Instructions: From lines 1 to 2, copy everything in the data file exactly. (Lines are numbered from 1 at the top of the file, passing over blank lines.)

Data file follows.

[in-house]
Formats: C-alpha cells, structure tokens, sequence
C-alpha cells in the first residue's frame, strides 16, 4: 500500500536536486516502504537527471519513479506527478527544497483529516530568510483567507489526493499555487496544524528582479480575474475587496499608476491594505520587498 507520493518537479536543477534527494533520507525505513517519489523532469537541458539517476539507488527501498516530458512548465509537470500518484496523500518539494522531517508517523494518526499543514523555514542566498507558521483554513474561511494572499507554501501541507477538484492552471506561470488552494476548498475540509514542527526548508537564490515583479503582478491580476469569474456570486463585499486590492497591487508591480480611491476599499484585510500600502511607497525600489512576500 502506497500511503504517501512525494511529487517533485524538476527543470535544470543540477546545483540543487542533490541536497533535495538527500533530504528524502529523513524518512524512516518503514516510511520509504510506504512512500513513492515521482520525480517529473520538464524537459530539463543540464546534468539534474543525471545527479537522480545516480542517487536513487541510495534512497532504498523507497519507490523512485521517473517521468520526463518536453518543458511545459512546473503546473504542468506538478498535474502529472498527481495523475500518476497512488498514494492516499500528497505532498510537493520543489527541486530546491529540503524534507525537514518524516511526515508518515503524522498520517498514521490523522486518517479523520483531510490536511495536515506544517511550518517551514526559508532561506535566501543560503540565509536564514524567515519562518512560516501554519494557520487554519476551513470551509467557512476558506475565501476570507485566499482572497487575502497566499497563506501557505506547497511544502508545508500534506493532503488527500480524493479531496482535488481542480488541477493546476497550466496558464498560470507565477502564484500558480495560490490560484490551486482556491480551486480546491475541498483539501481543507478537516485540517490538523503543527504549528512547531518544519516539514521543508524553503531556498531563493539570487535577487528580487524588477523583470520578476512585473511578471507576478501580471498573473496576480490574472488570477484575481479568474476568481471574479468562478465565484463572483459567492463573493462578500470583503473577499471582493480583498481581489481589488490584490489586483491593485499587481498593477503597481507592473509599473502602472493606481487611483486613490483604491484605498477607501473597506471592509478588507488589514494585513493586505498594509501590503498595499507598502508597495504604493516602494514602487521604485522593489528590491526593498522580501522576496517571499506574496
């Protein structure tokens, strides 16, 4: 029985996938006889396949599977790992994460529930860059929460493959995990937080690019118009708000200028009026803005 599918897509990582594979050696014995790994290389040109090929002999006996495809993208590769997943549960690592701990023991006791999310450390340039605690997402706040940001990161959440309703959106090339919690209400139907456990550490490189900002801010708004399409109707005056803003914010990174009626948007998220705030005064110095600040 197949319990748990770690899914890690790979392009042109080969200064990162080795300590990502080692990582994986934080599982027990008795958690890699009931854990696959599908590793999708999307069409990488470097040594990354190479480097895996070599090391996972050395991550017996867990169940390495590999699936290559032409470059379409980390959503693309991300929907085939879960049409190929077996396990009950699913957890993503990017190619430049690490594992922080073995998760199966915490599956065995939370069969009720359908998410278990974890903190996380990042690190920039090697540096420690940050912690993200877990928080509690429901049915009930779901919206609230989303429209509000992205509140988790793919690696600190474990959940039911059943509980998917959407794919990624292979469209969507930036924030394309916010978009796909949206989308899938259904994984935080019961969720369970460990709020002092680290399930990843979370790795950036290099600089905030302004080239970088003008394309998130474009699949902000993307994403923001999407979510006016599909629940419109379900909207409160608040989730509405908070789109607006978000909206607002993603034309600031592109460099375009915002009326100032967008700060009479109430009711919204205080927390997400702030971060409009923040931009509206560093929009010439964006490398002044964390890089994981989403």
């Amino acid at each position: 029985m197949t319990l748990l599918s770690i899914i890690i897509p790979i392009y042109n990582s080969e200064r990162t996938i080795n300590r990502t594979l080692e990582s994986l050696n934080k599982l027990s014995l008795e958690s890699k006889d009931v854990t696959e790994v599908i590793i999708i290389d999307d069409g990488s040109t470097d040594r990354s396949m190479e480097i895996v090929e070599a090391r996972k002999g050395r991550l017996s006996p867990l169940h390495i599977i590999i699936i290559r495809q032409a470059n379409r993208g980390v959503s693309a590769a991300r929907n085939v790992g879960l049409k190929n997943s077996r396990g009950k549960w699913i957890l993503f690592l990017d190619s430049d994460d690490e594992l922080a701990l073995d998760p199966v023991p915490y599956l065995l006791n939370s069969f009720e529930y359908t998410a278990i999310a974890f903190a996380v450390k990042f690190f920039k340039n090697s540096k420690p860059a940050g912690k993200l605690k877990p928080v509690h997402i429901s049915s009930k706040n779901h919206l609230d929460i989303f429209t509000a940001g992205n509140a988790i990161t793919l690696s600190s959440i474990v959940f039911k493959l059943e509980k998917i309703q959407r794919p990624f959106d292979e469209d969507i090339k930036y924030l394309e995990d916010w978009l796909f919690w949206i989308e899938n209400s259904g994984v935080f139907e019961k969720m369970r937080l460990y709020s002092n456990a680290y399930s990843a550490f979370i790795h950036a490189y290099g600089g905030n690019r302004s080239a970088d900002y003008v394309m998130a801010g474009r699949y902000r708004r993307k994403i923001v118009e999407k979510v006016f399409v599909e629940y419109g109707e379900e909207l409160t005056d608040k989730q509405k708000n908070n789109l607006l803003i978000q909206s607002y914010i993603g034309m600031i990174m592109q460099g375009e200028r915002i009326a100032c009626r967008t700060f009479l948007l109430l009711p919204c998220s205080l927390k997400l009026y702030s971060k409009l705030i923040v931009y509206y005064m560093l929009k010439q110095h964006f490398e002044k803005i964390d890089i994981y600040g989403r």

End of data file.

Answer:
[in-house]
Formats: C-alpha cells, structure tokens, sequence